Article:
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Far-right terrorists are one step ahead of you in UK, police told
The UK’s police and security services remain dangerously ill-equipped to identify and counter the long-term terrorism threat from a new wave of far-right politics, according to researchers who helped head off a plot to assassinate a Labour MP.
Senior security figures including the head of MI5, Andrew Parker; the head of UK counter-terrorism policing, Neil Basu; and the Metropolitan police commissioner, Cressida Dick, have warned that the far-right threat is growing rapidly.
But Hope Not Hate (HNH), whose undercover operative Robbie Mullen exposed the plot to kill Cooper after infiltrating the banned neo-Nazi group National Action (NA), said the security services and police were failing to keep up with potential terrorists.
“They don’t know where the threat is coming from and don’t know where to find it, and then they lump in what they think is a threat from the far left,” said Matthew Collins, a research director at HNH, who was also Mullen’s handler.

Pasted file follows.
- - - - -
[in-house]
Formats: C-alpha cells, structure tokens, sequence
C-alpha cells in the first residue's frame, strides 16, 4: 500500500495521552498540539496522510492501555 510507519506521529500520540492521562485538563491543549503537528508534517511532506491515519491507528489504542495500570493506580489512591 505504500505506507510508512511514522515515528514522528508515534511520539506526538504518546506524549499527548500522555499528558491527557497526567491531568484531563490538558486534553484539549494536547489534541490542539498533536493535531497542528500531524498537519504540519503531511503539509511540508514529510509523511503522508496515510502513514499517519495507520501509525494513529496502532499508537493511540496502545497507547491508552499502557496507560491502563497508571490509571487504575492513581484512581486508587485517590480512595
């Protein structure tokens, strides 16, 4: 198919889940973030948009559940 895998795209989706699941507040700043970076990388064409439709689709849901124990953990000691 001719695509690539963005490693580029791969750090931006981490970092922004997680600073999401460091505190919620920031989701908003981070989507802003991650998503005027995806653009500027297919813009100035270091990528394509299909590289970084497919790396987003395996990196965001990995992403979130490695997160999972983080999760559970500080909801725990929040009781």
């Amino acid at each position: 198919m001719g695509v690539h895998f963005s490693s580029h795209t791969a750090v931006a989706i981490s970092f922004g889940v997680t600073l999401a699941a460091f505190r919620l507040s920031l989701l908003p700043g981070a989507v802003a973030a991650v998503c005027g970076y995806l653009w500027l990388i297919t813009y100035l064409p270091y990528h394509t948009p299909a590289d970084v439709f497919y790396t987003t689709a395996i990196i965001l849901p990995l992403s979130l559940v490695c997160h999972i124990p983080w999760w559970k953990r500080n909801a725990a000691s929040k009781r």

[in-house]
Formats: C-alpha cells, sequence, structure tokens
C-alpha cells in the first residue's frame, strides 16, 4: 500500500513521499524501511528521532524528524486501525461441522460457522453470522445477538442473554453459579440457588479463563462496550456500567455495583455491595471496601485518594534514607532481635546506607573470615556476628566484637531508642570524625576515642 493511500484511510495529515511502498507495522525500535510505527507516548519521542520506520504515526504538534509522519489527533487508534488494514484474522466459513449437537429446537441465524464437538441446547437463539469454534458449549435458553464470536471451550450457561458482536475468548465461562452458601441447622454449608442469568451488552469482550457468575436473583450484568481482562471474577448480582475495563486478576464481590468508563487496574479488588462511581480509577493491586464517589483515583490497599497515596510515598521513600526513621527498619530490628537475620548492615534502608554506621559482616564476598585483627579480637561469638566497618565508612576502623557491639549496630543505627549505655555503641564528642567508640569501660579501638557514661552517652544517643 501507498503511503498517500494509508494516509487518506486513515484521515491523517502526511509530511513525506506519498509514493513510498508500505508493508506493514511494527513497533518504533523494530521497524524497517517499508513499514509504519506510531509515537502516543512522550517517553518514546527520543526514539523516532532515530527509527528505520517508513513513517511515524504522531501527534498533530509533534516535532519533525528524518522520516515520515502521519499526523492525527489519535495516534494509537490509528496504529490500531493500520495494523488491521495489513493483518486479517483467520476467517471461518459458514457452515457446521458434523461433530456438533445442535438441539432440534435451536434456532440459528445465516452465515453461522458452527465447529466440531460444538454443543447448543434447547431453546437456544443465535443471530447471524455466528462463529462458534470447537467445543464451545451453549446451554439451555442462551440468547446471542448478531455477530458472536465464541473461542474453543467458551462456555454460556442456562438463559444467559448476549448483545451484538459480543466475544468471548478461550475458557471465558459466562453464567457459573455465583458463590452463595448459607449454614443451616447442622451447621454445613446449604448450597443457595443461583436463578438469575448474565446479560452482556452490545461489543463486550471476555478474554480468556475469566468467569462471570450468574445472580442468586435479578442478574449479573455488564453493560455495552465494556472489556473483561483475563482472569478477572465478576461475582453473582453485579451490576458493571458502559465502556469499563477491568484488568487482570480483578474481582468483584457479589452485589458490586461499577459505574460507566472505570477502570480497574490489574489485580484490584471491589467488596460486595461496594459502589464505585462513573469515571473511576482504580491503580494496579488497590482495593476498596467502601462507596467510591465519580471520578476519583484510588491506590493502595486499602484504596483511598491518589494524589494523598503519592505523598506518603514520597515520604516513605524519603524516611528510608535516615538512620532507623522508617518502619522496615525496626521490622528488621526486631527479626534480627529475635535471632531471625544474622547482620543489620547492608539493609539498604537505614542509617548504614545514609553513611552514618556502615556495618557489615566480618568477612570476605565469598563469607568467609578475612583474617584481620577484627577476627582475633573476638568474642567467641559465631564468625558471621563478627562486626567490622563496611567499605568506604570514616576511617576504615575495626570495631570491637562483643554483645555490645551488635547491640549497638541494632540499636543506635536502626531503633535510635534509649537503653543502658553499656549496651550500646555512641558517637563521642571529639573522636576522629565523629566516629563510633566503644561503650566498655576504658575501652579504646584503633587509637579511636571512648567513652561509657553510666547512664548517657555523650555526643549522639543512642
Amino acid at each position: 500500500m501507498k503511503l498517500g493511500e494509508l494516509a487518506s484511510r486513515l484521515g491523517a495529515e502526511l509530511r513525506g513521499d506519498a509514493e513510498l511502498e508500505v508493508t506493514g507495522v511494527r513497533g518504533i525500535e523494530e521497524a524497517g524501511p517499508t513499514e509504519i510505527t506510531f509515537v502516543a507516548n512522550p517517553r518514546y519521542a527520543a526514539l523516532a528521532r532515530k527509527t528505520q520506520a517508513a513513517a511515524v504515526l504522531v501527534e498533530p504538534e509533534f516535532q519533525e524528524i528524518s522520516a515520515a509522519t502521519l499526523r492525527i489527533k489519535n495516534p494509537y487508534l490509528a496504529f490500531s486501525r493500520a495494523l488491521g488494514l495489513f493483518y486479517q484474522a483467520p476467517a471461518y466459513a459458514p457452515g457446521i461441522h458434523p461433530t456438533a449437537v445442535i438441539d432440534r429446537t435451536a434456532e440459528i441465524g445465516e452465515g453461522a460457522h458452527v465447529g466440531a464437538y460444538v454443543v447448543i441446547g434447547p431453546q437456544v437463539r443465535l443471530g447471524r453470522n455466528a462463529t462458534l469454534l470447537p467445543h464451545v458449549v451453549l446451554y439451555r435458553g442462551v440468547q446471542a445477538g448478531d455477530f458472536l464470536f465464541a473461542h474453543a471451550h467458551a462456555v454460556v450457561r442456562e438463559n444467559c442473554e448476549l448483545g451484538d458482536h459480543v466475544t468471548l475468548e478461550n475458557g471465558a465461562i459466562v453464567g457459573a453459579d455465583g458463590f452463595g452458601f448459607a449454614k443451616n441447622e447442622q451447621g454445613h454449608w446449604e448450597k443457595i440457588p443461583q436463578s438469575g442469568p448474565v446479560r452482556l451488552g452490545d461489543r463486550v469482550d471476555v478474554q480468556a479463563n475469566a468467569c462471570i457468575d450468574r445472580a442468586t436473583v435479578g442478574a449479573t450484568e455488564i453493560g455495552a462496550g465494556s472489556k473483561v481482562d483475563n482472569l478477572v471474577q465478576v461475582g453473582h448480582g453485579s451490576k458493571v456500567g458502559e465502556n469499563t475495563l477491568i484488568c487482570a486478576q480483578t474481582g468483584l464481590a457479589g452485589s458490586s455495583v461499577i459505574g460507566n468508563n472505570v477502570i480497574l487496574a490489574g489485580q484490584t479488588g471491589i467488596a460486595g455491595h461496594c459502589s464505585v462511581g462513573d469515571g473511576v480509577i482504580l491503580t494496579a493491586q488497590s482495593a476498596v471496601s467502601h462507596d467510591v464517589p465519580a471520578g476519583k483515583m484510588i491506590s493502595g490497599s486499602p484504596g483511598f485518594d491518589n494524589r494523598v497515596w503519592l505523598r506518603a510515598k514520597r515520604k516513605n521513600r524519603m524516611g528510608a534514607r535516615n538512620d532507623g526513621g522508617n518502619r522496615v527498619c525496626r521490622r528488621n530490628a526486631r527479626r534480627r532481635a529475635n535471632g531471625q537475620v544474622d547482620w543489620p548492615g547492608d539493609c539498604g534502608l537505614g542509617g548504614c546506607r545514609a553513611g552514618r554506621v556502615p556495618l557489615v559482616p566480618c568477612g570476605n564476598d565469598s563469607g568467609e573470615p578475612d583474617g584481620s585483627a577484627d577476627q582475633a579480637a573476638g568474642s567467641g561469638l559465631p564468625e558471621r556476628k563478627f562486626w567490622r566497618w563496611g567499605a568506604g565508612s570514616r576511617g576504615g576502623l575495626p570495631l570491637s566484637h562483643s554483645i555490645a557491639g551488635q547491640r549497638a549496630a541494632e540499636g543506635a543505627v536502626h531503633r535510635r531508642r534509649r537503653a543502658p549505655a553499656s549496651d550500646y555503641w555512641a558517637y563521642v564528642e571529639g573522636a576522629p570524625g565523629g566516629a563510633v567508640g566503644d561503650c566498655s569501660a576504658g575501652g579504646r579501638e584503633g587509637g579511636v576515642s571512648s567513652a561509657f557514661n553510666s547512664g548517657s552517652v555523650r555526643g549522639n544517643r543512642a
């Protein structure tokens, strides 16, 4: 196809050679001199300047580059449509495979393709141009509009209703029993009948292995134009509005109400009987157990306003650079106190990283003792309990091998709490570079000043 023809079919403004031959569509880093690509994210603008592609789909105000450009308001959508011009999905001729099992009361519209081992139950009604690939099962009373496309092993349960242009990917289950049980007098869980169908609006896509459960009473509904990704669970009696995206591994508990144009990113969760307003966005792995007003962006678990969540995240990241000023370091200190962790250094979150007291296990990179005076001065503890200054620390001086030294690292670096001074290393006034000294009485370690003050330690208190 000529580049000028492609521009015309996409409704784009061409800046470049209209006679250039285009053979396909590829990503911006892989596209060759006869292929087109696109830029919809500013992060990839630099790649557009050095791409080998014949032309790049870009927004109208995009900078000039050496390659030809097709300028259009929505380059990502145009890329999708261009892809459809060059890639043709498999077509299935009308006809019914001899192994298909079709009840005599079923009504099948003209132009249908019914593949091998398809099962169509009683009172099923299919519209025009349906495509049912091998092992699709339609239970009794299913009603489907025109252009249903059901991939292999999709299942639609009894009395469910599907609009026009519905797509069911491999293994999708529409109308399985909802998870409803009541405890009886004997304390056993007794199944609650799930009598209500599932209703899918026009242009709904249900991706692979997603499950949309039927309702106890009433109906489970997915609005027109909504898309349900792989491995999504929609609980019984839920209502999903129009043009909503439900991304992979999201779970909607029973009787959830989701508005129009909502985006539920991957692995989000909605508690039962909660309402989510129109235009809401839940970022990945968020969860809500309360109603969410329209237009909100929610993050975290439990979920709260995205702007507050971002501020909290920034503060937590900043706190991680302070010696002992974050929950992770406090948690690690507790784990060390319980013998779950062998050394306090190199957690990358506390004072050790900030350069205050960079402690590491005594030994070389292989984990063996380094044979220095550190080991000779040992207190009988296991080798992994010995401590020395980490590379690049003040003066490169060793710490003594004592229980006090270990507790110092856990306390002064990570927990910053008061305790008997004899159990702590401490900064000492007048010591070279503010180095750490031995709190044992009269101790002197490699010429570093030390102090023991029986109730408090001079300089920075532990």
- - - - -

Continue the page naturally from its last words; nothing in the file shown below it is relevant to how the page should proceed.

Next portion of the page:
Jack Renshaw, the white supremacist who planned to kill the Labour MP Rosie Cooper. Photograph: BBC
After the effective destruction of NA – which was the first far-right group to be banned in Britain since the second world war – HNH warned of the long-term threat from a young generation of violent neo-Nazis who have emerged from splits in the far right.
The charity cited groups such as the Sonnenkrieg (Sun war) Division, which HNH described as the third generation of NA.
“The far-right terror threat has always been there. People in groups like C18 have always had sick dreams and fantasies of killing black and Asian people, but they rarely went and did it because they didn’t want to die themselves or go to prison for a long time,” said Collins.
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